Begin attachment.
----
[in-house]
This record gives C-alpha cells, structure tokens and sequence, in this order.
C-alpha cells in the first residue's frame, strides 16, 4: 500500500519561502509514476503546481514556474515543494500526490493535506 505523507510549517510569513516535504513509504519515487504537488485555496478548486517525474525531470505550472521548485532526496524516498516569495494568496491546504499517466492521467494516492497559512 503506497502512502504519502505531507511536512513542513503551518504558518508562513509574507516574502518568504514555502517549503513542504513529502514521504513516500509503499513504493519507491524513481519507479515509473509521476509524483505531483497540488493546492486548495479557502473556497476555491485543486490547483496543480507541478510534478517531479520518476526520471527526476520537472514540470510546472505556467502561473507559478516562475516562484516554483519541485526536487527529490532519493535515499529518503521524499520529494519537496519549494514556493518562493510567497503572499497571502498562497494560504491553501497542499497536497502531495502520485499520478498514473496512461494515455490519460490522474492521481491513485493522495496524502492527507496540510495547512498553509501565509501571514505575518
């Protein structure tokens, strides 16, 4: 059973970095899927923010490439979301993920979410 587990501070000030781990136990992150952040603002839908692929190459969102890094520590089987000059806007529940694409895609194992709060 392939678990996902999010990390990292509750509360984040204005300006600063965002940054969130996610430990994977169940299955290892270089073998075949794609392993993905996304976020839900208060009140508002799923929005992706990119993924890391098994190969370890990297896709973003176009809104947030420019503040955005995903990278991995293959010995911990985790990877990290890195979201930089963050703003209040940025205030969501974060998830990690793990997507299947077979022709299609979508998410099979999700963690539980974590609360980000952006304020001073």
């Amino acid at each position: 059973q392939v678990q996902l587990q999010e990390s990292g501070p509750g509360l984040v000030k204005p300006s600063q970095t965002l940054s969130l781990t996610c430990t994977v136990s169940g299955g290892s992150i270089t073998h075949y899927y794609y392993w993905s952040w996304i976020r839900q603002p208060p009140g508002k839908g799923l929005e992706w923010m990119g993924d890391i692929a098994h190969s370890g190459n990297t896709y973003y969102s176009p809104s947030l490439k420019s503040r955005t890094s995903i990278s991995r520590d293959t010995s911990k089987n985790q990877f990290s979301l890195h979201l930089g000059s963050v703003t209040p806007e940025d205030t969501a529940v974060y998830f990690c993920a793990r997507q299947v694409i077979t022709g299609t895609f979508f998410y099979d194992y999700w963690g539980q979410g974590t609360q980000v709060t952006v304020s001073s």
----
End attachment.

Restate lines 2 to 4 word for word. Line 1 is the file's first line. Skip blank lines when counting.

This record gives C-alpha cells, structure tokens and sequence, in this order.
C-alpha cells in the first residue's frame, strides 16, 4: 500500500519561502509514476503546481514556474515543494500526490493535506 505523507510549517510569513516535504513509504519515487504537488485555496478548486517525474525531470505550472521548485532526496524516498516569495494568496491546504499517466492521467494516492497559512 503506497502512502504519502505531507511536512513542513503551518504558518508562513509574507516574502518568504514555502517549503513542504513529502514521504513516500509503499513504493519507491524513481519507479515509473509521476509524483505531483497540488493546492486548495479557502473556497476555491485543486490547483496543480507541478510534478517531479520518476526520471527526476520537472514540470510546472505556467502561473507559478516562475516562484516554483519541485526536487527529490532519493535515499529518503521524499520529494519537496519549494514556493518562493510567497503572499497571502498562497494560504491553501497542499497536497502531495502520485499520478498514473496512461494515455490519460490522474492521481491513485493522495496524502492527507496540510495547512498553509501565509501571514505575518
């Protein structure tokens, strides 16, 4: 059973970095899927923010490439979301993920979410 587990501070000030781990136990992150952040603002839908692929190459969102890094520590089987000059806007529940694409895609194992709060 392939678990996902999010990390990292509750509360984040204005300006600063965002940054969130996610430990994977169940299955290892270089073998075949794609392993993905996304976020839900208060009140508002799923929005992706990119993924890391098994190969370890990297896709973003176009809104947030420019503040955005995903990278991995293959010995911990985790990877990290890195979201930089963050703003209040940025205030969501974060998830990690793990997507299947077979022709299609979508998410099979999700963690539980974590609360980000952006304020001073």